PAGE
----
The brochure accompanying visits to the old and new church in Delft comments on the mausoleum of Prince William of Orange, the father of the fatherland who was murdered in the Prinsenhof in Delft: “[The bronze figures on the corners of the prince’s mausoleum] represent the four ideals which predominated in our country from the beginning of the seventeenth century. Freedom of thought, freedom of religion and a system of government without persecution or violence.”
These two sentences define exactly why the Netherlands is such a great country. Or rather, was, though the brochure continues with “Even in later centuries, these values were characteristic of our country”. Be that as it may, this is currently most certainly not the case, with the sad man that is Geert Wilders and the extensive support he received in the most recent elections.
Niamh and I were in Delft, enjoying the excellent weather, visiting some touristy sites as well as eating some excellent foods, including Persian at Coco Bango in The Hague and Surinamese at Warung Mini in Rotterdam.
After nearly breaking a leg in Tanzania, I did manage to get Niamh back on a bike and we cycled all over town, including through the suburb that has all the TU Delft faculties. To my great surprise, the main road going through the area has been taken out, having been replaced by grassy knolls running almost the whole stretch from town, along the campus. In the early summer sun, an extremely pleasant vista.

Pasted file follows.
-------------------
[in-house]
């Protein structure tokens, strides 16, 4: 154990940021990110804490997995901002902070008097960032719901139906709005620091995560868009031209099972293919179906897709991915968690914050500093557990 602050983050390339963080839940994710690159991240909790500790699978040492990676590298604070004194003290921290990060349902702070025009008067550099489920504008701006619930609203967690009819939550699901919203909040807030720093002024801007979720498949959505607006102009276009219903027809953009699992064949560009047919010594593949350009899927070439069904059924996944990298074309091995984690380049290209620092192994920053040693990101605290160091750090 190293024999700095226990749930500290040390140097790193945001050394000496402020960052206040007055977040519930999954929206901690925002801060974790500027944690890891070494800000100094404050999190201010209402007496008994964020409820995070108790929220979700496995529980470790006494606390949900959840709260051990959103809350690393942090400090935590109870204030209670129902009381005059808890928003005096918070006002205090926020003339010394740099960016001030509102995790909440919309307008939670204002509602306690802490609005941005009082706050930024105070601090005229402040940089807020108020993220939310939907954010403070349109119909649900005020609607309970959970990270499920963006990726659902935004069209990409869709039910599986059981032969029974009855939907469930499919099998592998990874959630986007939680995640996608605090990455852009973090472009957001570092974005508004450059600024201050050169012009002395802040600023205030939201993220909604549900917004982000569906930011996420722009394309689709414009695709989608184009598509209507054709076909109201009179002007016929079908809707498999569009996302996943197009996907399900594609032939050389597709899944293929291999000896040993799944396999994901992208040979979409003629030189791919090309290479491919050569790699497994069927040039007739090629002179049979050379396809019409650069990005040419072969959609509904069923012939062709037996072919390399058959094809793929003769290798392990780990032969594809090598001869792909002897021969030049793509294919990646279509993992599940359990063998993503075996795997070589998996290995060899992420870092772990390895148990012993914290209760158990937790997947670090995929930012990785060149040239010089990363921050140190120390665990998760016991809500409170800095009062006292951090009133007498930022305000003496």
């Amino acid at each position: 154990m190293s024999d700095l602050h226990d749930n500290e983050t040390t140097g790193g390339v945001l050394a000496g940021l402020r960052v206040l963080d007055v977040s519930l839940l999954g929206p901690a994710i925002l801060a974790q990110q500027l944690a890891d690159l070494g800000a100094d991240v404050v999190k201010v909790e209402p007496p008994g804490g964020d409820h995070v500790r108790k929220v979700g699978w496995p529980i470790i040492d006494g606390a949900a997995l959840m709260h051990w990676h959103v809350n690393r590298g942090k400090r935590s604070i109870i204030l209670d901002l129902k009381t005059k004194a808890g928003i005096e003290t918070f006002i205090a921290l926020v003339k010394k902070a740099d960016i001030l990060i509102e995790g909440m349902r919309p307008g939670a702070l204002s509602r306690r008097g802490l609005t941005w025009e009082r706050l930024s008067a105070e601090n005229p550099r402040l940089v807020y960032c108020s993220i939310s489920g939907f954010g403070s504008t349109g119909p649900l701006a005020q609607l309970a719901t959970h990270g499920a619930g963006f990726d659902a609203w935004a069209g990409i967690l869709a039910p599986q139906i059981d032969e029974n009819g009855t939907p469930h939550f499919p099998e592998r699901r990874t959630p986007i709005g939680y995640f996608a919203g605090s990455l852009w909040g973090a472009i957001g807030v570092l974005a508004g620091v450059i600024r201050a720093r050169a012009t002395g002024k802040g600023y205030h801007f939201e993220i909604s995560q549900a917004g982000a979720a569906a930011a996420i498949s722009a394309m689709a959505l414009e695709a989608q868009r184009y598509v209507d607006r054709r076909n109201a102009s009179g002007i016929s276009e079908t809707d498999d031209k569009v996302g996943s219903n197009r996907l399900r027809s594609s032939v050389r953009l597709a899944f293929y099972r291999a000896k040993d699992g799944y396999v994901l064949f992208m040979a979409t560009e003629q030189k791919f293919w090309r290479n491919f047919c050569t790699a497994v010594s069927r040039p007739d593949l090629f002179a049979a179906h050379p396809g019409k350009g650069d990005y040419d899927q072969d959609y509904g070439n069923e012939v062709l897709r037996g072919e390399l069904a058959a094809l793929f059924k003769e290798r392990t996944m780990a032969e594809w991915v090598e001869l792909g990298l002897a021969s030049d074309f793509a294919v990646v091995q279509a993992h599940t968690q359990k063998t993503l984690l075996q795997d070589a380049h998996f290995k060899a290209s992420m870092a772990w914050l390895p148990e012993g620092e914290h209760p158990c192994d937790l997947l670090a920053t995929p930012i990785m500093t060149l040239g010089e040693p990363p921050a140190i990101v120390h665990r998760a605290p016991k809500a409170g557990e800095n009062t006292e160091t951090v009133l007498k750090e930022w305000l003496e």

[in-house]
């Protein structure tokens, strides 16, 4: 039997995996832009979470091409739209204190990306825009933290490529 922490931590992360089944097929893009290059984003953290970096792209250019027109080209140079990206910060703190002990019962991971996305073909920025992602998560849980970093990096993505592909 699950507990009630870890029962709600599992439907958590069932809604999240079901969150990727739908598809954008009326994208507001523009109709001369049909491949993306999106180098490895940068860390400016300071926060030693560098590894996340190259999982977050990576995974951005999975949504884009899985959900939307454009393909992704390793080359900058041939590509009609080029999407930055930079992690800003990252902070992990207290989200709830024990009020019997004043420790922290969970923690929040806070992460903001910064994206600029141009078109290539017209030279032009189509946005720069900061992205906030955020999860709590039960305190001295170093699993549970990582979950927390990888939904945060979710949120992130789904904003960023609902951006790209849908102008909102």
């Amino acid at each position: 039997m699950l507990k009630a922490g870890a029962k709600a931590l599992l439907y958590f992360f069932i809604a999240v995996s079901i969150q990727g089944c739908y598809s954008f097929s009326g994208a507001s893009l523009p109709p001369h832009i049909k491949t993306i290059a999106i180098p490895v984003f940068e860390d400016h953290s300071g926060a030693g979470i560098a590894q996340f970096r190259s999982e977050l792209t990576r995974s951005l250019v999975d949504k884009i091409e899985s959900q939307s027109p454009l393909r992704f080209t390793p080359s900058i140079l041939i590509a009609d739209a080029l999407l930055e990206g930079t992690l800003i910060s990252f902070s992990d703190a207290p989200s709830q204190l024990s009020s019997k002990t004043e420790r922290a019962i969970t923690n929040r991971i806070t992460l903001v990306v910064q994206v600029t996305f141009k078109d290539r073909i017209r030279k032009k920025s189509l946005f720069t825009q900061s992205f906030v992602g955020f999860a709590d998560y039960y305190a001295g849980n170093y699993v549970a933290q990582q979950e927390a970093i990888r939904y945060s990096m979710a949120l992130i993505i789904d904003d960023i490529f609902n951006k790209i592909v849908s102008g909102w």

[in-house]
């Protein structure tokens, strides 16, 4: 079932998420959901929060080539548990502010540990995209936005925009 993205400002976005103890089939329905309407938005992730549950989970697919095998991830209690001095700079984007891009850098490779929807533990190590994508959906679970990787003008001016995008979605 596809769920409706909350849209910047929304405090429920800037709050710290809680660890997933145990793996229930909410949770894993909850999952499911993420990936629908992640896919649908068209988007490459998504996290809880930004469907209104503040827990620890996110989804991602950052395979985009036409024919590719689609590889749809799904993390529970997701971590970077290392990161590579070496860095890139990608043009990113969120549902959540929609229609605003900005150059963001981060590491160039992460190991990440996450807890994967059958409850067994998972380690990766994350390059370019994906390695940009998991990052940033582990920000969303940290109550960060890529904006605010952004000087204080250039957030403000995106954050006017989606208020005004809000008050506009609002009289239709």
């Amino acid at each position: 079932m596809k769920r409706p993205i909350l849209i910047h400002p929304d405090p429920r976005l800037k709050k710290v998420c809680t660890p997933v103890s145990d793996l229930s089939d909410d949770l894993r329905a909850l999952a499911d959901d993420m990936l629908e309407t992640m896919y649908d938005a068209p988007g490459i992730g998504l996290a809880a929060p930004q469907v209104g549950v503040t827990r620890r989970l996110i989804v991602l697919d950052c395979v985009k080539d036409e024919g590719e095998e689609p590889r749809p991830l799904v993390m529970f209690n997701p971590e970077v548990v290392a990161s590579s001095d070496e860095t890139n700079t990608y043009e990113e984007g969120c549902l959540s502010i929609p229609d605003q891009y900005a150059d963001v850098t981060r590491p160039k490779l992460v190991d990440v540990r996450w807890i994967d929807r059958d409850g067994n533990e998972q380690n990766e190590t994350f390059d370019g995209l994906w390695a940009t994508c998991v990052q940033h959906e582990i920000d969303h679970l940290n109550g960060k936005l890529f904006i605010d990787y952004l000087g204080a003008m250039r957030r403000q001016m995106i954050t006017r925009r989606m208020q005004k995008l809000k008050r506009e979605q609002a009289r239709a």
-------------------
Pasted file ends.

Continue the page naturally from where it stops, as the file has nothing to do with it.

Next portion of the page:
Also the Delftse Hout has been considerably remapped since the last time I visited.
On our last night, we did the customary drinks at ‘t Klooster, though only three die hards showed up. We had the barman surprise us with beers of his choosing, which resulted in several very strong brews and a broken homecoming. A good thing our flight left rather late the next day.
In fact, having misremembered our departure time, we were extremely early, for a change, allowing us to bask in the sun in front of the Eindhoven airport terminal.
Ryanair is now charging 15 euros for checked in luggage, so we saw most travelers walking around with only hand luggage. Not that Ryanair is flexible with that either, though, allowing a maximum of 10 kilos and only one bag to be taken on board. Then again, this is, in turn, better than Transavia. Though they allow for 20 kilos of checked in luggage, only allowing 5 kilos to be taken on board as hand luggage.
It must be the joys of European low cost air travel.
After our debauchery at ‘t Klooster, a snackattack was in order. We stopped at Alev’s, where Niamh could satisfy her love for kroketten before we shared a recent invention from Rotterdam, the kapsalon. A kapsalon is a layer of chips, fries, a layer of donner meat and a layer of salad, topped with grilled cheese. It was my first time and I was not impressed. Particularly the meat was too dry. Then again, the kapsalon also probably saved me from a nasty hangover the next day.